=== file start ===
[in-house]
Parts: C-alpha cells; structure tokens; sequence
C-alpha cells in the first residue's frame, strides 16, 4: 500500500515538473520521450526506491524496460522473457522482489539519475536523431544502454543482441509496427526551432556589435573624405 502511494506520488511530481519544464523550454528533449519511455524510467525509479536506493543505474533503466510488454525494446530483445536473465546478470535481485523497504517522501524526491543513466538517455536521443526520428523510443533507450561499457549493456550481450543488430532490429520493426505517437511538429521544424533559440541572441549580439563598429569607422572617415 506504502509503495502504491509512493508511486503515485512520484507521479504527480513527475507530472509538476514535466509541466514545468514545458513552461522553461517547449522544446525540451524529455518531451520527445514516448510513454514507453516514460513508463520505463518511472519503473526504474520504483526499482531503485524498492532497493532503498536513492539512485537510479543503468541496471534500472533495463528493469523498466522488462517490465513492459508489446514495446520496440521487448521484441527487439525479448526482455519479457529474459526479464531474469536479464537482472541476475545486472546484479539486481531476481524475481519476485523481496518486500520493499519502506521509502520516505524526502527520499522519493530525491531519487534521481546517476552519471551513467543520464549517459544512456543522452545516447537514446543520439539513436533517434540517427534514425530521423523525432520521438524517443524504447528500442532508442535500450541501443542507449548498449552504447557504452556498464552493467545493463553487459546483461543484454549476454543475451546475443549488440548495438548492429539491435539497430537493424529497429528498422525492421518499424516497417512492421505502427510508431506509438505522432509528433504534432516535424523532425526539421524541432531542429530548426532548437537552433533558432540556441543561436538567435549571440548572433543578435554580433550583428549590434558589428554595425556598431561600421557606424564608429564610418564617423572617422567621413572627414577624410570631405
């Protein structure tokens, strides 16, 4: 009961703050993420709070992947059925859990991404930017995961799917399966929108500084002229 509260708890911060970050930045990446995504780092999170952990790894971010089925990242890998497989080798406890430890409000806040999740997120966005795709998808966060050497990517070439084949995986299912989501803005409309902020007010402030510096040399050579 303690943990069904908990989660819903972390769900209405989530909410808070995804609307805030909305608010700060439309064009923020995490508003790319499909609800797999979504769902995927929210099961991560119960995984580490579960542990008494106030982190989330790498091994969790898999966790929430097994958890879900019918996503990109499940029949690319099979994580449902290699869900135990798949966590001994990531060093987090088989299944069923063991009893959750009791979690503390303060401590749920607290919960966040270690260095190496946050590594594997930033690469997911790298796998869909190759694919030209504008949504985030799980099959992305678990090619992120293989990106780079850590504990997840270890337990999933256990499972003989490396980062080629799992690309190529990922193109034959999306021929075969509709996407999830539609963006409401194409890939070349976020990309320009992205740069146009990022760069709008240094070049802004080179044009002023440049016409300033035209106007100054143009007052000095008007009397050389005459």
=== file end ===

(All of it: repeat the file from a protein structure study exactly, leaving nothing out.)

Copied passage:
[in-house]
Parts: C-alpha cells; structure tokens; sequence
C-alpha cells in the first residue's frame, strides 16, 4: 500500500515538473520521450526506491524496460522473457522482489539519475536523431544502454543482441509496427526551432556589435573624405 502511494506520488511530481519544464523550454528533449519511455524510467525509479536506493543505474533503466510488454525494446530483445536473465546478470535481485523497504517522501524526491543513466538517455536521443526520428523510443533507450561499457549493456550481450543488430532490429520493426505517437511538429521544424533559440541572441549580439563598429569607422572617415 506504502509503495502504491509512493508511486503515485512520484507521479504527480513527475507530472509538476514535466509541466514545468514545458513552461522553461517547449522544446525540451524529455518531451520527445514516448510513454514507453516514460513508463520505463518511472519503473526504474520504483526499482531503485524498492532497493532503498536513492539512485537510479543503468541496471534500472533495463528493469523498466522488462517490465513492459508489446514495446520496440521487448521484441527487439525479448526482455519479457529474459526479464531474469536479464537482472541476475545486472546484479539486481531476481524475481519476485523481496518486500520493499519502506521509502520516505524526502527520499522519493530525491531519487534521481546517476552519471551513467543520464549517459544512456543522452545516447537514446543520439539513436533517434540517427534514425530521423523525432520521438524517443524504447528500442532508442535500450541501443542507449548498449552504447557504452556498464552493467545493463553487459546483461543484454549476454543475451546475443549488440548495438548492429539491435539497430537493424529497429528498422525492421518499424516497417512492421505502427510508431506509438505522432509528433504534432516535424523532425526539421524541432531542429530548426532548437537552433533558432540556441543561436538567435549571440548572433543578435554580433550583428549590434558589428554595425556598431561600421557606424564608429564610418564617423572617422567621413572627414577624410570631405
């Protein structure tokens, strides 16, 4: 009961703050993420709070992947059925859990991404930017995961799917399966929108500084002229 509260708890911060970050930045990446995504780092999170952990790894971010089925990242890998497989080798406890430890409000806040999740997120966005795709998808966060050497990517070439084949995986299912989501803005409309902020007010402030510096040399050579 303690943990069904908990989660819903972390769900209405989530909410808070995804609307805030909305608010700060439309064009923020995490508003790319499909609800797999979504769902995927929210099961991560119960995984580490579960542990008494106030982190989330790498091994969790898999966790929430097994958890879900019918996503990109499940029949690319099979994580449902290699869900135990798949966590001994990531060093987090088989299944069923063991009893959750009791979690503390303060401590749920607290919960966040270690260095190496946050590594594997930033690469997911790298796998869909190759694919030209504008949504985030799980099959992305678990090619992120293989990106780079850590504990997840270890337990999933256990499972003989490396980062080629799992690309190529990922193109034959999306021929075969509709996407999830539609963006409401194409890939070349976020990309320009992205740069146009990022760069709008240094070049802004080179044009002023440049016409300033035209106007100054143009007052000095008007009397050389005459």